Scottish scientists at the University of Strathclyde have been working on extending the life of bacteriophages, and embedding them into wound dressings and sutures, to fight the spread of MRSA and other bacteria.
Although they are too small to see with the naked eye, bacteria are also attacked by viruses, but by specific ones that infect only bacteria, not human or animal cells. For bacteria, they present a threat like the alien life form in the film Alien- growing inside the bacteria and then bursting out to attack other similar bacteria, continuing their life cycle. Now doctors are harnessing these little alien creatures to help prevent the spread of hospital superbugs by developing materials impregnated with thousands of tiny beads coated in bacteria-killing viruses.
“Some bacteria-specific viruses- called bacteriophages- have been used in the past to help clear up infections caused by bacteria, but their use died out when antibiotics like penicillin and methicillin became widely available,” said Janice Spencer, of the company Blaze Venture Technologies Ltd, which has a base in the Strathclyde Institute of Pharmacy and Biomedical Sciences. “We are looking at them again now that multiple antibiotic resistant strains of bacteria have become such a problem in hospitals.”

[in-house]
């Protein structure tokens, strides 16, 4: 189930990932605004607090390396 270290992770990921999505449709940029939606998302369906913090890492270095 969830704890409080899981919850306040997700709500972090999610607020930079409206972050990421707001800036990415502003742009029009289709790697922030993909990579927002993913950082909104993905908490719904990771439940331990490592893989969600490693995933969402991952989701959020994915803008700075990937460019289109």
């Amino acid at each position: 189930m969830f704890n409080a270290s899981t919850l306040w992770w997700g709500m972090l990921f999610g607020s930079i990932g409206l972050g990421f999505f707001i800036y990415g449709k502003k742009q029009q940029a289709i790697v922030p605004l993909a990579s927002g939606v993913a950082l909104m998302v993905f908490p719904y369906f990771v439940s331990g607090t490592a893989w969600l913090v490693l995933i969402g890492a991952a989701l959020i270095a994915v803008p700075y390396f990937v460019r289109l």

The researchers have developed a technique to keep the viruses active for more than three weeks, instead of having them die after a few hours, by chemically bonding them to polymers. The polymers, including nylon, can be in various forms including microscopic beads and strips.
Nylon beads can be incorporated into cleaning materials, to decontaminate operating theatres and prevent infections. The nylon can also be in the form of sutures, or wound dressings, to decontaminate and prevent wound infection. This limits the risk of blood poisoning, which can be life threatening. Immobilising the bacteriophages on to sutures- the hospital thread used to stitch up patients during operations- immediately kills some of the bacteria that would otherwise infect the wound. This speeds up wound healing and reduces the likelihood of the patient developing a major infection.